Dynamic analysis of ARM ELF shared libraries using static binary instrumentation
Dynamic program analysis is a prominent approach towards software quality control allowing to perform automatic profiling, defect detection and other activities during software development. In this paper we focus on static binary code instrumentation – a technique to automatically modify program executable code in order to extract data necessary for dynamic analysis. We discuss the key features of this technique within context of dynamic analysis and propose a method to perform static binary code instrumentation for ELF executable and shared library files specifically targeting the ARM architecture.
We describe the main steps of the proposed method including the following: instrumentation specification and target code parsing, executable instrumentation code generation and finally target executable code file modification in order to insert instrumentation code and ensure that control transfer from original code to instrumentation code and vice versa will happen at runtime.
Executable code file modification is performed within bounds of ARM ELF specifications and is designed to minimize the changes introduced in actual executable code blocks. Instrumentation code is appended to target files as a set of separate sections; we implement control transfer to instrumentation code through unconditional jump instructions which replace small blocks of original instructions at instrumentation points. In order to preserve the original functionality we wrap instrumentation code blocks with instructions that save and restore program state; additionally, instructions replaced at instrumentation points are transferred to the instrumentation code blocks. We also describe a set of modifications performed in order to introduce instrumentation code external dependencies to the target executable files.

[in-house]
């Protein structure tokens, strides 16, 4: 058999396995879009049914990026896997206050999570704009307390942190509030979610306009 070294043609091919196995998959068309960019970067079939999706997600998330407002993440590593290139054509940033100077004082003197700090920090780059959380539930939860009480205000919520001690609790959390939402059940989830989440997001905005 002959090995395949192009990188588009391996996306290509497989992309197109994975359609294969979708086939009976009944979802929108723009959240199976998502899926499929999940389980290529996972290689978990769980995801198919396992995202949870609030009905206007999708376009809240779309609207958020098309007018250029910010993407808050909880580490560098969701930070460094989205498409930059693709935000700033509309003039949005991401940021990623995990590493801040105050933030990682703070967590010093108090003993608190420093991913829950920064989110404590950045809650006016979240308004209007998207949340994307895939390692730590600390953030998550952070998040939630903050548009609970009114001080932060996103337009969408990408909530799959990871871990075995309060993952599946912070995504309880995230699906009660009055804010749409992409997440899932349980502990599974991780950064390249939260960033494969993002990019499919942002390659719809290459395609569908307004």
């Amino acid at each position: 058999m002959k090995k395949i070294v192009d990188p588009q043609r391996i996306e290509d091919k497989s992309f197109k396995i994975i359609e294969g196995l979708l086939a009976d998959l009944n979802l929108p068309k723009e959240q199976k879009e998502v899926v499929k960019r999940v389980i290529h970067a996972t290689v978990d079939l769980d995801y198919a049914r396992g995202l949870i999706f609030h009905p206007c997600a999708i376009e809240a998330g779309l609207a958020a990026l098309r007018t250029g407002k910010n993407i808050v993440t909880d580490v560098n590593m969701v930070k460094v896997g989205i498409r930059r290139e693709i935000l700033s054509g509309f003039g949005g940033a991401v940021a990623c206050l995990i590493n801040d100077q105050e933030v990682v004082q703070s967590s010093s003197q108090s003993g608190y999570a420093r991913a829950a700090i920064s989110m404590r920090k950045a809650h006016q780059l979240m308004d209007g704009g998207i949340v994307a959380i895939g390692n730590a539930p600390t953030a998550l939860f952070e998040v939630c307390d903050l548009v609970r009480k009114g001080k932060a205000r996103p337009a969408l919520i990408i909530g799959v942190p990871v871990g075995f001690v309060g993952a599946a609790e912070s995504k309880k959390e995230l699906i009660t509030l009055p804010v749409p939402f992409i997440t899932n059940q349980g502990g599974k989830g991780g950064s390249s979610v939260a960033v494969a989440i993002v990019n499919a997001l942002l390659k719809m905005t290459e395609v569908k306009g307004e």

The proposed method was implemented in an instrumentation framework. We provide a brief overview of practical experiments using basic block counting and function entry/exit tracing as base instrumentation applications. The results show better performance in comparison to popular dynamic instrumentation framework Valgrind and low overhead for system-wide tracking of native Android libraries.
Proceedings of the Institute for System Programming, vol. 27, issue 1, 2015, pp. 5-24.
ISSN 2220-6426 (Online), ISSN 2079-8156 (Print).
DOI: 10.15514/ISPRAS-2015-27(1)-1Full text of the paper in pdf (in Russian) Back to the contents of the volume